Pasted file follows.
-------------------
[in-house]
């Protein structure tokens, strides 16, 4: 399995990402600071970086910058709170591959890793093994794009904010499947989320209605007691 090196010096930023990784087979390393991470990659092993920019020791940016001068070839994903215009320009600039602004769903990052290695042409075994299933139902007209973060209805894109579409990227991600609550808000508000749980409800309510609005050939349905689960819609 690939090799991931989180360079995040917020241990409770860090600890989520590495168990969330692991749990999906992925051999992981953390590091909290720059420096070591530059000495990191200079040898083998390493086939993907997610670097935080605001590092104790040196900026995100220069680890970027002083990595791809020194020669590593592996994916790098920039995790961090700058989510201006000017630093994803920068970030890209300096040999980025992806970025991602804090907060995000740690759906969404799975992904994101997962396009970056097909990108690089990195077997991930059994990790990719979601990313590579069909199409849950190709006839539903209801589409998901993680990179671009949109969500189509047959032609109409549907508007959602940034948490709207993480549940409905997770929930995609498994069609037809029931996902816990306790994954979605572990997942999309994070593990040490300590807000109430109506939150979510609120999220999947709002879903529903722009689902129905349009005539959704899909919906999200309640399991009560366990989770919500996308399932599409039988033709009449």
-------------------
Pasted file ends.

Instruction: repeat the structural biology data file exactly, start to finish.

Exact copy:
[in-house]
């Protein structure tokens, strides 16, 4: 399995990402600071970086910058709170591959890793093994794009904010499947989320209605007691 090196010096930023990784087979390393991470990659092993920019020791940016001068070839994903215009320009600039602004769903990052290695042409075994299933139902007209973060209805894109579409990227991600609550808000508000749980409800309510609005050939349905689960819609 690939090799991931989180360079995040917020241990409770860090600890989520590495168990969330692991749990999906992925051999992981953390590091909290720059420096070591530059000495990191200079040898083998390493086939993907997610670097935080605001590092104790040196900026995100220069680890970027002083990595791809020194020669590593592996994916790098920039995790961090700058989510201006000017630093994803920068970030890209300096040999980025992806970025991602804090907060995000740690759906969404799975992904994101997962396009970056097909990108690089990195077997991930059994990790990719979601990313590579069909199409849950190709006839539903209801589409998901993680990179671009949109969500189509047959032609109409549907508007959602940034948490709207993480549940409905997770929930995609498994069609037809029931996902816990306790994954979605572990997942999309994070593990040490300590807000109430109506939150979510609120999220999947709002879903529903722009689902129905349009005539959704899909919906999200309640399991009560366990989770919500996308399932599409039988033709009449």